Vaccine update: hiv, polio, flu
Three vaccines against HIV infection are to be tested on children in the US. Ninety healthy HIV infected children aged between 1 month and 12 years are to be recruited to the study (The Lancet, 3 April 1993).
The current schedule of three doses of the oral polio vaccines is not adequately protecting children, according to an Indian study (The Lancet, 3 April 1993).
In the town of Vellore, even though virtually all (98 per cent ) of its children had had three doses during 1991 and 1992, and 90 per cent had four doses in 1992, the disease has failed to go away. "In 1991 and 1992, six fully immunized children developed poliomyelitis, for a mean annual incidence of 1.4 per 100,000," said the researchers. They blame "suboptimum vaccine efficacy and inadequate herd effect". The solution? Up the schedule to seven doses.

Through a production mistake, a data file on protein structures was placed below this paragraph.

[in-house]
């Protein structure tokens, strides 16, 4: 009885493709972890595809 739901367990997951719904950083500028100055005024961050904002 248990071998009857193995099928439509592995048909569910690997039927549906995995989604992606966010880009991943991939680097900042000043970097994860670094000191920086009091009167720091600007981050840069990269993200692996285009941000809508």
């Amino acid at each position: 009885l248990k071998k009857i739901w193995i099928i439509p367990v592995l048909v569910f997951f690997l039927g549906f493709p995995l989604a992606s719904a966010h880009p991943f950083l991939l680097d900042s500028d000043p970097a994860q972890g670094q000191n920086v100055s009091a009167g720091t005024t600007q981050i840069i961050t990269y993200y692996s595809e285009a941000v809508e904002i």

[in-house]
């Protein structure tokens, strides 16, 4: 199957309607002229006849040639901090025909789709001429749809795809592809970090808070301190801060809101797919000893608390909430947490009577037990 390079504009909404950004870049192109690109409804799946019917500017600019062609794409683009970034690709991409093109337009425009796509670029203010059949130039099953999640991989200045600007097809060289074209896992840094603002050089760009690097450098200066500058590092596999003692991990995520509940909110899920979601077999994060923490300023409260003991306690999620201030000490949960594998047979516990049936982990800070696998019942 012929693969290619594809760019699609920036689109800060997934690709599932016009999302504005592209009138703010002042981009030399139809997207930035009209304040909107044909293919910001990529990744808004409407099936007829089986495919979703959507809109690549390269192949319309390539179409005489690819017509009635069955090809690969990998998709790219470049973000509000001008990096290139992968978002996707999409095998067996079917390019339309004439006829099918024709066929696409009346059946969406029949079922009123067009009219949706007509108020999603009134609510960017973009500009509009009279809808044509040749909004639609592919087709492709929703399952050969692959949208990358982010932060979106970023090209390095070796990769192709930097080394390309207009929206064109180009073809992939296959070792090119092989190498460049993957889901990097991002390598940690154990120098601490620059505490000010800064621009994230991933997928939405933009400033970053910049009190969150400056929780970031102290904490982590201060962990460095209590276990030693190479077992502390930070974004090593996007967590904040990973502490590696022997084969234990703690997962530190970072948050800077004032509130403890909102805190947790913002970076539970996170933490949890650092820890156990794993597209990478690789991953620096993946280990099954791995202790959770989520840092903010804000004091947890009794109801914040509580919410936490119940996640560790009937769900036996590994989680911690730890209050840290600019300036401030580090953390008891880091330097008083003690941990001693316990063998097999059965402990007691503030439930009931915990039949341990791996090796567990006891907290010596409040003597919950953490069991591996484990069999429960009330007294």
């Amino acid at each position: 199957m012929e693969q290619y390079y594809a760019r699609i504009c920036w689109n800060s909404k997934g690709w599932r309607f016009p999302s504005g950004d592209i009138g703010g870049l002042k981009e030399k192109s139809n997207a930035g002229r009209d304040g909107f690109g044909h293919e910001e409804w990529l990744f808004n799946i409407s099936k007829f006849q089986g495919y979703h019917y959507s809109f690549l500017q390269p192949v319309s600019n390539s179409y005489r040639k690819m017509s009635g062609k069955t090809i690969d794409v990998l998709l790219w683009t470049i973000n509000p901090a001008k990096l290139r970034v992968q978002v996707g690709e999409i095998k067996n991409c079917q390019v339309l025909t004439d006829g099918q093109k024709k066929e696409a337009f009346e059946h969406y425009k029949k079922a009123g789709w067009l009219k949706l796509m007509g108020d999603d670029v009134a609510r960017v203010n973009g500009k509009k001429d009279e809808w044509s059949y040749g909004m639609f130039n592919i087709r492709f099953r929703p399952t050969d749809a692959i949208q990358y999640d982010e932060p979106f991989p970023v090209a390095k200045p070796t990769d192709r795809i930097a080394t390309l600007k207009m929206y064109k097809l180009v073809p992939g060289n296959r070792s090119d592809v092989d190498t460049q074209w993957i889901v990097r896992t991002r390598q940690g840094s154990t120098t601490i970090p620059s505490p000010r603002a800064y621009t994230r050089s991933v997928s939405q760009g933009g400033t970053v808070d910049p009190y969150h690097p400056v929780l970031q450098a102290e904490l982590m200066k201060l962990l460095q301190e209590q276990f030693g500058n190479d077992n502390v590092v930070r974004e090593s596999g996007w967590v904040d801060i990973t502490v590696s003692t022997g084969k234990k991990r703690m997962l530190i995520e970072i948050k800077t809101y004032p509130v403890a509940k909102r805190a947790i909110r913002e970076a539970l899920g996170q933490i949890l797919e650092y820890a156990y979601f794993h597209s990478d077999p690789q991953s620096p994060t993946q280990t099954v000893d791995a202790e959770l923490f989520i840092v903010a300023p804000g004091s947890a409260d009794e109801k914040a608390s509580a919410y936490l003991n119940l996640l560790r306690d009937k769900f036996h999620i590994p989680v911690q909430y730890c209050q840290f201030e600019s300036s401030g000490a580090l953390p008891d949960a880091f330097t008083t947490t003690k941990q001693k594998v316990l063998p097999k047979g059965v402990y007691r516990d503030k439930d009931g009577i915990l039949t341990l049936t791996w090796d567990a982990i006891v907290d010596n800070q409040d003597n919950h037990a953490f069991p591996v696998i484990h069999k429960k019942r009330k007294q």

Some flu vaccines can lead to a false positive diagnosis of HIV infection. In the US, 10 people who gave blood during a month and a half at the end of 1991 were wrongly diagnosed as having two or more of the following viruses: HIV, HTLV-I, and hepatitis C (JAMA, 28 April 1993). All had earlier been given a flu jab, from the batch of vaccine formulated for the 1991-92 season.
On the subject of flu vaccines, a Leicester based study (BMJ, 10 April 1993) found that almost a third of those having the jab didn't need it. They had none of the underlying factors chronic cardiovascular, pulmonary or renal disease, or diabetes supposedly placing them at greater risk. Of those who really could have used the jab, less than half had been immunized.